“As the technical capacity of the internet grows with new services and Australia’s National Broadband platform, it becomes better able to offer a practical medium for health behaviour interventions.”
As the technical capacity of the internet grows with new services and Australia’s National Broadband platform, it becomes better able to offer a practical medium for health behaviour interventions. For example, social marketing campaigns can now be disseminated to a large population online via social networking services, at a fraction of the cost. There are a number of significant benefits associated with the use of social networking services, including: delivering educational outcomes; facilitating supportive relationships; identity formation; and promoting a sense of belonging and self-esteem. Furthermore, the strong sense of community and belonging fostered by social networking services has the potential to promote resilience, which helps young people to successfully adapt to change and stressful events.
Technologies in early intervention, treatment and recovery
Australia has been at the forefront of international innovations in its use of e-health platforms to promote better mental health and deliver enhanced mental health care. Given workforce shortages in mental health, the geographical and cost barriers to effective service provision, and the reluctance of key groups (such as young people and men) to use formal clinical services, e-health innovations will be central to real reforms.
Research indicates that information about depression and interventions that used cognitive behaviour therapy and were delivered via the internet were more effective than a credible control intervention in reducing symptoms of depression in a community sample. The result of the study revealed both cognitive behavioural therapy and psychoeducation delivered via the internet are effective in reducing symptoms of depression.
Online interventions for a range of mental disorders and problematic health behaviours (for example, depression, anxiety, smoking, weight) have demonstrated efficacy, and the number of programs available is growing rapidly. For those experiencing mental ill health, the strategic use of technologies can help to overcome barriers to help-seeking, such as physical access, confidentiality and stigma.
Engaging and supporting the youth health workforce
There is growing optimism in the Australian youth mental health sector regarding the opportunities to utilise technologies as an integral part of a mental health system. Recent Australian research found that a majority of youth health workers surveyed believed that using technologies would allow them to have a greater impact on young people’s mental health.They believed that technologies play a considerable role in the lives of most young people and that these technologies have the potential to influence mental health and well-being, both positively and negatively. However, participants in the study also felt that these technologies are poorly understood and underutilised in mental health promotion, as well as in the prevention, early intervention and treatment of mental ill health. The youth health workforce could use technologies more effectively if barriers to their use were overcome. Such barriers include poor infrastructure, lack of guidelines or policies to support safe and constructive use of technologies. and lack of awareness about which technology-based strategies or approaches are most effective and in which contexts.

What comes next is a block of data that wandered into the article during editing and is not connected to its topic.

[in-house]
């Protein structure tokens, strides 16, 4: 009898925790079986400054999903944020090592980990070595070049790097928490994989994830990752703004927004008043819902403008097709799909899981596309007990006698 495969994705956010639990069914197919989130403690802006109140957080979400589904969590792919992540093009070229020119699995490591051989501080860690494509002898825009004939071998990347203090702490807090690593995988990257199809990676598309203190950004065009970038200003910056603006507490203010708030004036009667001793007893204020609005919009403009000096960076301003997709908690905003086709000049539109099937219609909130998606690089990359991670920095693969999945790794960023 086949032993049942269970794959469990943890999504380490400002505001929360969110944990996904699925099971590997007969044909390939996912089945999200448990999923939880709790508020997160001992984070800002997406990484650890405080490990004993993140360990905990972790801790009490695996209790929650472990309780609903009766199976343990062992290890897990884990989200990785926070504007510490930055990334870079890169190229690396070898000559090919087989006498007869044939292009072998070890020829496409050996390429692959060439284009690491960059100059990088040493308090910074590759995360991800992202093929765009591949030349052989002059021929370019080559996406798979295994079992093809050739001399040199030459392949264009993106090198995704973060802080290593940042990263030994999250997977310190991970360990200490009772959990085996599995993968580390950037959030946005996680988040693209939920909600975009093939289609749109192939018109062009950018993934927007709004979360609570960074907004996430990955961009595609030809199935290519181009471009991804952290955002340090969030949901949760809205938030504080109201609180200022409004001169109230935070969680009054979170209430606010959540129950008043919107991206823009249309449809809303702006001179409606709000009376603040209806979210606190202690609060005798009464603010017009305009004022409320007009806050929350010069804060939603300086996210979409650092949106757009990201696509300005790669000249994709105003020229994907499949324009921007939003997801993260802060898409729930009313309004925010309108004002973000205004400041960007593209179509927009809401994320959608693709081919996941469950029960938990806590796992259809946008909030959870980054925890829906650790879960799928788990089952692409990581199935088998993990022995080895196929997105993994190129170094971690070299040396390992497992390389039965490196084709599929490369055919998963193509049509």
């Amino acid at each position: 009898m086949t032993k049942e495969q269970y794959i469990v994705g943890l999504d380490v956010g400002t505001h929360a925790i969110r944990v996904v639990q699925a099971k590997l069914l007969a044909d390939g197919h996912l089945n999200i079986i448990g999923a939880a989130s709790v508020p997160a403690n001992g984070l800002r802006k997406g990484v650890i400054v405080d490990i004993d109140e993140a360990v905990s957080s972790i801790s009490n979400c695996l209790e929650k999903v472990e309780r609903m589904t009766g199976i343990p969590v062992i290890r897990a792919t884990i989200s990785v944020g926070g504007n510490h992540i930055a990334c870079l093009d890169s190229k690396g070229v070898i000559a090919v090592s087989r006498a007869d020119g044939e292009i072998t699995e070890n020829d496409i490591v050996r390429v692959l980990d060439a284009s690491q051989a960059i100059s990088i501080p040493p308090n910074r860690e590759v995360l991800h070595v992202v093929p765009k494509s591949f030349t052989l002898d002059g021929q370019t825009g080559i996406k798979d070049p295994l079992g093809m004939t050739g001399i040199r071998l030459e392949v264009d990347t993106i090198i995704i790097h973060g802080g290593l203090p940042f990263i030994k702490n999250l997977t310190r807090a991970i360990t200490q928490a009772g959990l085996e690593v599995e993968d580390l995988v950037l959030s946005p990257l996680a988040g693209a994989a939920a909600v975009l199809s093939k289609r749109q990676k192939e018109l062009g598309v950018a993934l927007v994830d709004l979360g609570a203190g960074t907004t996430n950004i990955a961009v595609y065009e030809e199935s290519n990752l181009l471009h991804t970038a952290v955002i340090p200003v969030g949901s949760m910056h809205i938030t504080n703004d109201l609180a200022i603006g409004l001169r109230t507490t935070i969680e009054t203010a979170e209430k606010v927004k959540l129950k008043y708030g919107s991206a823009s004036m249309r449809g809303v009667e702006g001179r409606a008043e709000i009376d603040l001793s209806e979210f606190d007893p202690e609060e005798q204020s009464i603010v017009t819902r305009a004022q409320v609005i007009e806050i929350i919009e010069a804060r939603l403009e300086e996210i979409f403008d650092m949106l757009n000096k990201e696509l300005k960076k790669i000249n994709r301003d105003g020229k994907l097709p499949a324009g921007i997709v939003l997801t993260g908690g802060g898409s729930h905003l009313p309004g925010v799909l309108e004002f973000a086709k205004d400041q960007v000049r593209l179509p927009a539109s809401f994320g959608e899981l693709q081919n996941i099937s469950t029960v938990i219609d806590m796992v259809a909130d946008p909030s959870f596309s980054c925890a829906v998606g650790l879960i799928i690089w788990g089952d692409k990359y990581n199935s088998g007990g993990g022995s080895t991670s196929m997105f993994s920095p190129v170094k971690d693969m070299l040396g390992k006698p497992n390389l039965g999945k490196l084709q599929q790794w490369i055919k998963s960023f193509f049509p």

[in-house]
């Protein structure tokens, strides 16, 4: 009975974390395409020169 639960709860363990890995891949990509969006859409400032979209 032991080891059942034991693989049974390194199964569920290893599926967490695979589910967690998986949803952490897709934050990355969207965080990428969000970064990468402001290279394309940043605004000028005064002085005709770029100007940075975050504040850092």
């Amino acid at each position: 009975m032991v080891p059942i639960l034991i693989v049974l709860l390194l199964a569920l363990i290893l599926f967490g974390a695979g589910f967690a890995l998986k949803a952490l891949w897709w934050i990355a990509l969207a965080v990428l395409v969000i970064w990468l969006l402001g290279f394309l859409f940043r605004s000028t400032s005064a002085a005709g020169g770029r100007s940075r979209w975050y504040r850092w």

“…a majority of youth health workers surveyed believed that using technologies would allow them to have a greater impact on young people’s mental health.”
Further investment needs to be made in securing appropriate technological infrastructure in youth mental health services and in training staff members to develop an adequate understanding of young people’s technology use and the range of strategies that can be applied to improve and promote young people’s well-being. Innovation in the online space is occurring rapidly and it is important that the youth health workforce is equipped to respond appropriately.
All indications are that technology is close to making it possible to deliver what are in fact ‘face-to-face services’ to people geographically distant from the service provider. Such services, however, will never be exactly the same as physical presence, and thus the challenge for service providers and policy-makers is to determine how best to gain value from technological developments.
However, as technology use evolves, the divide between the connectivity-rich and the connectivity-disadvantaged grows – both between and within nations. Such a divide cannot be ignored, especially as it is the poor, the already disadvantaged, and the Commonwealth Health residents of rural and regional areas who are most likely to experience the digital divide.
With so much work under way already within the community and corporate sectors, the challenge is to integrate those developments found to be effective into a new system of service delivery – one that blends the best of 20th-century models of care with innovative new technology-based approaches to deliver a high standard of mental health care and support to all, regardless of where they may live.
This is an edited excerpt of the whitepaper Embracing technologies to improve well-being for young people, published by the Young and Well Cooperative Research Centre. You can download the full version here.